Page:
Improved Water Electrolysis by Catalytic Electrodes Discovered

by Tommy on 20/05/2017

Iron phosphate on nickel phosphide foam. This does make some sense.

However, this is not catalysis. Even natural pH does not evolve oxygen or hydrogen.

This is more properly described as catalytic electrolysis since it involves using DC electricity.

Highly active catalyst derived from a 3D foam of Fe(PO3)2/Ni2P for extremely efficient water oxidation, Haiqing Zhoua, Fang Yua, Jingying Sun, Ran Hea, Shuo Chena, Ching-Wu Chua and Zhifeng Rena, PNAS (21 April 2017), doi:10.1073/pnas.1701562114

The oxygen evolution reaction (OER) is a sluggish reaction with poor catalytic efficiency, which is one of the major bottlenecks in realizing water splitting, CO2 reduction, and rechargeable metal–air batteries. In particular, the commercial utilization of water electrolyzers requires an exceptional electrocatalyst that has the capacity of delivering ultra-high oxidative current densities above 500 mA/cm2 at an overpotential below 300 mV with long-term durability. Few catalysts can satisfy such strict criteria. Here we report a promising oxygen-evolving catalyst with superior catalytic performance and long-term durability; to the best of our knowledge, it is one of the most active OER catalysts reported thus far that satisfies the criteria for large-scale commercialization of water–alkali electrolyzers.

Commercial hydrogen production by electrocatalytic water splitting will benefit from the realization of more efficient and less expensive catalysts compared with noble metal catalysts, especially for the oxygen evolution reaction, which requires a current density of 500 mA/cm2 at an overpotential below 300 mV with long-term stability. Here we report a robust oxygen-evolving electrocatalyst consisting of ferrous metaphosphate on self-supported conductive nickel foam that is commercially available in large scale. We find that this catalyst, which may be associated with the in situ generated nickel–iron oxide/hydroxide and iron oxyhydroxide catalysts at the surface, yields current densities of 10 mA/cm2 at an overpotential of 177 mV, 500 mA/cm2 at only 265 mV, and 1,705 mA/cm2 at 300 mV, with high durability in alkaline electrolyte of 1 M KOH even after 10,000 cycles, representing activity enhancement by a factor of 49 in boosting water oxidation at 300 mV relative to the state-of-the-art IrO2 catalyst.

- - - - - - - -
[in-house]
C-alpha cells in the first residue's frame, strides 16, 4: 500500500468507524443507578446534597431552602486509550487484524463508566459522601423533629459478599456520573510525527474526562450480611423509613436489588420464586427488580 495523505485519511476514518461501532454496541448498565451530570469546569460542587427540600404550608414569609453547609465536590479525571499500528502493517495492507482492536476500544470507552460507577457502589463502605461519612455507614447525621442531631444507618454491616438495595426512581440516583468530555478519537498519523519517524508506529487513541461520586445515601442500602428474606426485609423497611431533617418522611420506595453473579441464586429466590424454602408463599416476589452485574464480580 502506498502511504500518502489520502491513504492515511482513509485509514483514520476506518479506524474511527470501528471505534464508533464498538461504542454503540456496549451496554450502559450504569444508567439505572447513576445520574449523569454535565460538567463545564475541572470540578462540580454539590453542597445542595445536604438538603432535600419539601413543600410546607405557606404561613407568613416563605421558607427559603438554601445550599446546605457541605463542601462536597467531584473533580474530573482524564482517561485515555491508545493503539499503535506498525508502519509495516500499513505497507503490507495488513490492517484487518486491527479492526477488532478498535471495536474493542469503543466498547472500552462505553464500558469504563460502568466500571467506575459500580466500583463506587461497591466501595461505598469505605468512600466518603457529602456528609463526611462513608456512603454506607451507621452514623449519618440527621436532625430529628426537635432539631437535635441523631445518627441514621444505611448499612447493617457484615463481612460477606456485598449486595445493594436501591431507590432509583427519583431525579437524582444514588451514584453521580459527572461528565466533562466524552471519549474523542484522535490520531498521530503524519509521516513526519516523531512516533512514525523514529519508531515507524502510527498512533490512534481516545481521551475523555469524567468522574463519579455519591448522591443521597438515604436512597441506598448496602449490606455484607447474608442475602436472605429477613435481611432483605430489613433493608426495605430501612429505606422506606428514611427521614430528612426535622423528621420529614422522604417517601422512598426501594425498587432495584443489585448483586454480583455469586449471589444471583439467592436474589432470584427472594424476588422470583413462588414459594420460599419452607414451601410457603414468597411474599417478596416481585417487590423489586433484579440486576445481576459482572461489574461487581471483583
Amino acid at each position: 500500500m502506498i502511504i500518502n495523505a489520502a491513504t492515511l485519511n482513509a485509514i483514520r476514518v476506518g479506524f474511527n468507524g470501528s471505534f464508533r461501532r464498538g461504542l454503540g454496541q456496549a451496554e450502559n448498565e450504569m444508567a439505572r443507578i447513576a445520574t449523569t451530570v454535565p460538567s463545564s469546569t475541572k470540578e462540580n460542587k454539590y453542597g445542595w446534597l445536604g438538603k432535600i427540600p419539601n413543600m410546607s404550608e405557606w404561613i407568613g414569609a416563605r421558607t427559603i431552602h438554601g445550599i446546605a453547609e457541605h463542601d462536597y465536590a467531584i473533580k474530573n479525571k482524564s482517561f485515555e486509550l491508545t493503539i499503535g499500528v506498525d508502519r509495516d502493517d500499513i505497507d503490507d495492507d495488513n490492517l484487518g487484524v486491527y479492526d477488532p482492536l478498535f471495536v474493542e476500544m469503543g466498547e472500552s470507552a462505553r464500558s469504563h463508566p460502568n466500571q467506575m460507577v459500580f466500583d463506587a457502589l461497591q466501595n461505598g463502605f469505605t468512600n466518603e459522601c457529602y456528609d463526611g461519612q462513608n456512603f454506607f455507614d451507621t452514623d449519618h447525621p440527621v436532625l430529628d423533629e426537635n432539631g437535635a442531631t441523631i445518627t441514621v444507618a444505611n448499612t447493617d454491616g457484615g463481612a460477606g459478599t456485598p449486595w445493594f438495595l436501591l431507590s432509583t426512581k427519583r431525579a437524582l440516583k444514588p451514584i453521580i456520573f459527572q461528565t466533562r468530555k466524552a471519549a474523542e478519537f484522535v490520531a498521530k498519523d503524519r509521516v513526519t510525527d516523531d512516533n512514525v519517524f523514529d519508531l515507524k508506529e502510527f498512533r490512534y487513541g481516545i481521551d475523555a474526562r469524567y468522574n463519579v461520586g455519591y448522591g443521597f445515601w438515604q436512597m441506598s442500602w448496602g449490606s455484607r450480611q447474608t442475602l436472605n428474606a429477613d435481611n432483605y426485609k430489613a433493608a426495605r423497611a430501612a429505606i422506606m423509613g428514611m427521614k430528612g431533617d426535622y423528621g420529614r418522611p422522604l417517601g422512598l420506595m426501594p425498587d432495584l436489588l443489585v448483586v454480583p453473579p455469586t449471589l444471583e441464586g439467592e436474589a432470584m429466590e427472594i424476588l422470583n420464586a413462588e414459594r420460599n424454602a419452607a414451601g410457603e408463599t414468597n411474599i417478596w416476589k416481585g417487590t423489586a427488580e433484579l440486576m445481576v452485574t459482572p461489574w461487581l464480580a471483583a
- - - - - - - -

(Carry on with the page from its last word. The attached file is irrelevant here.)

If we could make potassium phosphate somehow with this process that would be excellent.

Electrocatalytic production of potassium phosphate and nitrate was my original goal with this.

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